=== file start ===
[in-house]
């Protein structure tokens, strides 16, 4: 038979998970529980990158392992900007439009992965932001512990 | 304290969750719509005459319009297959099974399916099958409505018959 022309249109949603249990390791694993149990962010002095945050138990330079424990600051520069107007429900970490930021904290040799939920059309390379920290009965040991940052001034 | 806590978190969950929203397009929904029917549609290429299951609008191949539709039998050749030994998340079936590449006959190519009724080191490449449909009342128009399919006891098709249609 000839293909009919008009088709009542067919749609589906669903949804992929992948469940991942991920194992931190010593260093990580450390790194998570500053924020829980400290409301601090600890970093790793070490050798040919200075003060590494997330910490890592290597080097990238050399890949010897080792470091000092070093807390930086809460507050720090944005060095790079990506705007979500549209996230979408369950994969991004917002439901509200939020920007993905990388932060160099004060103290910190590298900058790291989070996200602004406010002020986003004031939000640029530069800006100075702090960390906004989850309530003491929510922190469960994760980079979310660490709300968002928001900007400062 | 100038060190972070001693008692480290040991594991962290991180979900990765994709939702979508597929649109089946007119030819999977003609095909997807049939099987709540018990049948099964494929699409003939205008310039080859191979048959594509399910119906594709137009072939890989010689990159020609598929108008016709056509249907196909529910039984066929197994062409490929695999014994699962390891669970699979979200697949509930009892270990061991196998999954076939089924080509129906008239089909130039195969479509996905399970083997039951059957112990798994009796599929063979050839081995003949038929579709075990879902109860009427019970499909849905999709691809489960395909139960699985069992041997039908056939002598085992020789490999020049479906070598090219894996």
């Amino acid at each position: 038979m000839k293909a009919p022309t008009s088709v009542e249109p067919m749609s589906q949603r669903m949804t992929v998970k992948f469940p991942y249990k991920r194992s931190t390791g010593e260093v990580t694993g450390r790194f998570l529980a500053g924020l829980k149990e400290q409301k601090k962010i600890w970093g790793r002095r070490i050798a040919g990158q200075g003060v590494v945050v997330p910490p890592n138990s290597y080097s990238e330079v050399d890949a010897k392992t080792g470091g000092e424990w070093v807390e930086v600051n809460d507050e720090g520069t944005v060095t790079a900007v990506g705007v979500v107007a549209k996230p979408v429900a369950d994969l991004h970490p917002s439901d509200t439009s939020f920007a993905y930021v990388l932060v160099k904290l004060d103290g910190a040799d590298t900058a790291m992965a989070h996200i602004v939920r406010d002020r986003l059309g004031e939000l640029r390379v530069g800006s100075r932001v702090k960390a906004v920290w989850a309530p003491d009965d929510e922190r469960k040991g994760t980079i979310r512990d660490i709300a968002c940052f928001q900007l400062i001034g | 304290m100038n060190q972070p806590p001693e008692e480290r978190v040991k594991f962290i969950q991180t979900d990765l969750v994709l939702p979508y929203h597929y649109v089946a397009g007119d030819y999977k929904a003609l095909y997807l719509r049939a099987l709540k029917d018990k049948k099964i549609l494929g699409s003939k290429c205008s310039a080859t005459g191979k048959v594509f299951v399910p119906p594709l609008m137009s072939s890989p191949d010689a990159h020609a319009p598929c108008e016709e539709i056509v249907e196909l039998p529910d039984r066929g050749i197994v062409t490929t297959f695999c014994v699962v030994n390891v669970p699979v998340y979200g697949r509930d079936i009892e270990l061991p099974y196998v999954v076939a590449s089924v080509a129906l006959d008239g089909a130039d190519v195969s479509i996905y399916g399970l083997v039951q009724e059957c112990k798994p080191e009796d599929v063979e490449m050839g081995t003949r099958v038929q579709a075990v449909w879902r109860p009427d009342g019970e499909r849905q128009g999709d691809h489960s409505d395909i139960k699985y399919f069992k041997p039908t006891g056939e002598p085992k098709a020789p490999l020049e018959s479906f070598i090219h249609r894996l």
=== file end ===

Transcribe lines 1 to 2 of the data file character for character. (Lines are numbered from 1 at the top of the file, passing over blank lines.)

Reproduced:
[in-house]
């Protein structure tokens, strides 16, 4: 038979998970529980990158392992900007439009992965932001512990 | 304290969750719509005459319009297959099974399916099958409505018959 022309249109949603249990390791694993149990962010002095945050138990330079424990600051520069107007429900970490930021904290040799939920059309390379920290009965040991940052001034 | 806590978190969950929203397009929904029917549609290429299951609008191949539709039998050749030994998340079936590449006959190519009724080191490449449909009342128009399919006891098709249609 000839293909009919008009088709009542067919749609589906669903949804992929992948469940991942991920194992931190010593260093990580450390790194998570500053924020829980400290409301601090600890970093790793070490050798040919200075003060590494997330910490890592290597080097990238050399890949010897080792470091000092070093807390930086809460507050720090944005060095790079990506705007979500549209996230979408369950994969991004917002439901509200939020920007993905990388932060160099004060103290910190590298900058790291989070996200602004406010002020986003004031939000640029530069800006100075702090960390906004989850309530003491929510922190469960994760980079979310660490709300968002928001900007400062 | 100038060190972070001693008692480290040991594991962290991180979900990765994709939702979508597929649109089946007119030819999977003609095909997807049939099987709540018990049948099964494929699409003939205008310039080859191979048959594509399910119906594709137009072939890989010689990159020609598929108008016709056509249907196909529910039984066929197994062409490929695999014994699962390891669970699979979200697949509930009892270990061991196998999954076939089924080509129906008239089909130039195969479509996905399970083997039951059957112990798994009796599929063979050839081995003949038929579709075990879902109860009427019970499909849905999709691809489960395909139960699985069992041997039908056939002598085992020789490999020049479906070598090219894996």